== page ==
At least 34 refugees are missing after their boat sank off the coast of Tunisia, bringing the total missing to 67 as the number of ships sailing to Italy surges.
At least 34 refugees are missing after their boat sank off the coast of Tunisia, officials said, the latest in a string of tragedies this month.
The boat had departed from near Sfax on Thursday and was attempting to cross the Mediterranean Sea to reach Italy, Fawzi El Masmoudi, a spokesman for the port city’s court, said on Friday.
The incident brought the total number of missing to 67, as the number of boats bound for Italy increases sharply.
Italy’s coastguard said on Thursday it had rescued about 750 refugees in two operations off the coast of southern Italy, hours after at least five people died and 33 went missing in an attempted sea crossing from Tunisia.
Houssem Jebabli, a Tunisian National Guard official, said that in two days the coastguard had stopped 56 boats heading for Italy and detained more than 3,000 refugees, mostly from sub-Saharan Africa.
According to UN data, at least 12,000 refugees who have reached Italy this year have left Tunisia, compared to 1,300 in the same period of 2022. Previously, Libya was the main launching pad for refugees from the region.
The Sfax coastline has become an important starting point for people fleeing poverty and conflict in Africa and the Middle East and seeking a better life in Europe.
Sub-Saharan Africans living in Tunisia have been living in fear since an inflammatory speech by President Kais Saied last month, in which he accused them of representing a demographic threat and sparking a crime wave.
In the days following Saied’s remarks, which were criticized by human rights groups as “racist hate speech”, security forces launched a campaign to deport undocumented migrants living in Tunisia.
Refugees also reported an increase in racist attacks and many were evicted from their homes by landlords for fear of heavy fines or prison sentences for housing.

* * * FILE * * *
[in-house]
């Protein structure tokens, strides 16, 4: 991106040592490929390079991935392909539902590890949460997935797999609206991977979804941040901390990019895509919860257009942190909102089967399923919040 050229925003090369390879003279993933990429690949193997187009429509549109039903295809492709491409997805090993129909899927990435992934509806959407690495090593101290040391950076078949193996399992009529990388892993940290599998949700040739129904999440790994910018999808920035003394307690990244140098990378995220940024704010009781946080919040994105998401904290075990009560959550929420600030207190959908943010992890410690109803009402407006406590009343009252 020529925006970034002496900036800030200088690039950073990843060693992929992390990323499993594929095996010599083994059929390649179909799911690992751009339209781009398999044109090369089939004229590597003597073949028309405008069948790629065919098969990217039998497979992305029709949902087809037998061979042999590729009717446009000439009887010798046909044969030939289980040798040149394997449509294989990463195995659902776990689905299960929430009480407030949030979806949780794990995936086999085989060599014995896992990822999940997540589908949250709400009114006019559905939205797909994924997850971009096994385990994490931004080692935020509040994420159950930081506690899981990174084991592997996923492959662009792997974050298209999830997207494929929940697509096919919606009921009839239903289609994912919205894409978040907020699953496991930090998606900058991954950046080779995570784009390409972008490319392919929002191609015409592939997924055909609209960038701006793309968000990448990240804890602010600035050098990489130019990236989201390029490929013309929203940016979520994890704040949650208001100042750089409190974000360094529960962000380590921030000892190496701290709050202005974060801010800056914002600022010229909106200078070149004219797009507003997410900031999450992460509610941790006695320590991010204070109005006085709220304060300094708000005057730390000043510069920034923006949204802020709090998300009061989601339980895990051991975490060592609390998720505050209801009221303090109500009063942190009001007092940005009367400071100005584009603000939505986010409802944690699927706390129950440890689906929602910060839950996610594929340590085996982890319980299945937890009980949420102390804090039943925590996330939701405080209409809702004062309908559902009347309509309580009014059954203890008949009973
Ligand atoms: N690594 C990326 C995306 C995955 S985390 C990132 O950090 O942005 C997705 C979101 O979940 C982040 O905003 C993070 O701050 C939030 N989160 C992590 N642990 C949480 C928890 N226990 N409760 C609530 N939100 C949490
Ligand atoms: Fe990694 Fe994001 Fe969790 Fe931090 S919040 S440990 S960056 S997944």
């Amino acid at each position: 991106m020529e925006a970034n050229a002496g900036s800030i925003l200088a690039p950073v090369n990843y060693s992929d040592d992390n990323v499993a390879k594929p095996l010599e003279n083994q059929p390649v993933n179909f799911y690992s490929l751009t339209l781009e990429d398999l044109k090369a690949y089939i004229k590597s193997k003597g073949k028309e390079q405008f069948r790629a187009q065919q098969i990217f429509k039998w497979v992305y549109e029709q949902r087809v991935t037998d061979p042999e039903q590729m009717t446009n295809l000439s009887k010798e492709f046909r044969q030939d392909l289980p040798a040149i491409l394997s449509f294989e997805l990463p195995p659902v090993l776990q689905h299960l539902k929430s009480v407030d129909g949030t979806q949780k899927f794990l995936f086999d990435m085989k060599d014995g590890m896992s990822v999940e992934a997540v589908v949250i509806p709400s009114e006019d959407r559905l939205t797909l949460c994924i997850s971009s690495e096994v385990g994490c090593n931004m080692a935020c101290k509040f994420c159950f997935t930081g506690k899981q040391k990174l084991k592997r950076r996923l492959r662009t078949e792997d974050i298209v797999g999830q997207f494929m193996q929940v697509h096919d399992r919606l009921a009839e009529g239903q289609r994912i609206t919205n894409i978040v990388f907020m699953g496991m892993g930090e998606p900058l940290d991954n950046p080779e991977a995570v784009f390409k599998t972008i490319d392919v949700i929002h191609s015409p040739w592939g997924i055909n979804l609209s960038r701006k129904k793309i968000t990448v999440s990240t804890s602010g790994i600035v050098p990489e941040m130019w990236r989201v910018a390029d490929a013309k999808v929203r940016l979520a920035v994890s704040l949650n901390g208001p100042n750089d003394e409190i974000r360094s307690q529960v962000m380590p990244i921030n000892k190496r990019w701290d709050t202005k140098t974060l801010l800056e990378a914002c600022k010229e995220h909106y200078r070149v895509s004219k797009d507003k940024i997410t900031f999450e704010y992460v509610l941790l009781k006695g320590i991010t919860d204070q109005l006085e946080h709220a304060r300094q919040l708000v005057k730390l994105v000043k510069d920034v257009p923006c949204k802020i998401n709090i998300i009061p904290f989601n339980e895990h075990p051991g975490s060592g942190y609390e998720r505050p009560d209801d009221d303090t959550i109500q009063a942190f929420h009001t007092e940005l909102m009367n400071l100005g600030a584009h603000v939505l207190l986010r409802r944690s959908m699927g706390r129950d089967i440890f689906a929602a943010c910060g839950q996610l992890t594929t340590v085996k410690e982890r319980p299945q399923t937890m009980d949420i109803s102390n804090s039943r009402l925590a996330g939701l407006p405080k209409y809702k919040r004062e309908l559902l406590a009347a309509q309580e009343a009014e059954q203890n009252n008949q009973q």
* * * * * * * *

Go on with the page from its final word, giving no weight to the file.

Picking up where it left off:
Some who worked informally in construction and other industries also lost their jobs.
The North African country’s 12 million inhabitants are home to an estimated 21,000 refugees from other parts of Africa, representing 0.2 percent of the population.
Tunisia is struggling with a financial crisis and is stuck in negotiations with the International Monetary Fund (IMF) about a loan. Debt default fears are on the rise, causing concern in Europe, especially in neighboring Italy.
Italian Prime Minister Giorgia Meloni said on Friday that Europe risks seeing a huge wave of refugees from North Africa if financial stability in Tunisia is not safeguarded.
Meloni called on the IMF to help the North African country avoid economic collapse.
IMF bailout talks have stalled for months, with the United States among countries demanding sweeping reforms from Saied to free up the cash.
Tunisia has been gripped by political upheavals since July 2021, when Saied seized most of the government’s power, closed parliament and began to rule by decree.
“Maybe not everyone is aware of the need to maintain financial stability in a country that is experiencing serious financial problems,” Meloni told reporters after a summit of European Union leaders in Brussels.
Meloni repeated comments earlier this week from Josep Borrell, the EU’s foreign policy chief, who warned Tunisia risks an economic collapse that could trigger a new wave of refugees to Europe, fears Tunis has since fired.
US Secretary of State Antony Blinken warned this week that Tunisia urgently needs to sign a bailout deal with the IMF.
As crossings in the central Mediterranean rise, Italy’s right-wing government has approved new measures to fine charities that rescue asylum seekers at sea and seize their ships if they break new rules, potentially putting thousands of lives at risk.
Since Meloni took office in October, the Italian government has targeted the activities of sea rescue charities, accusing them of facilitating the work of people smugglers. The charities deny the allegations.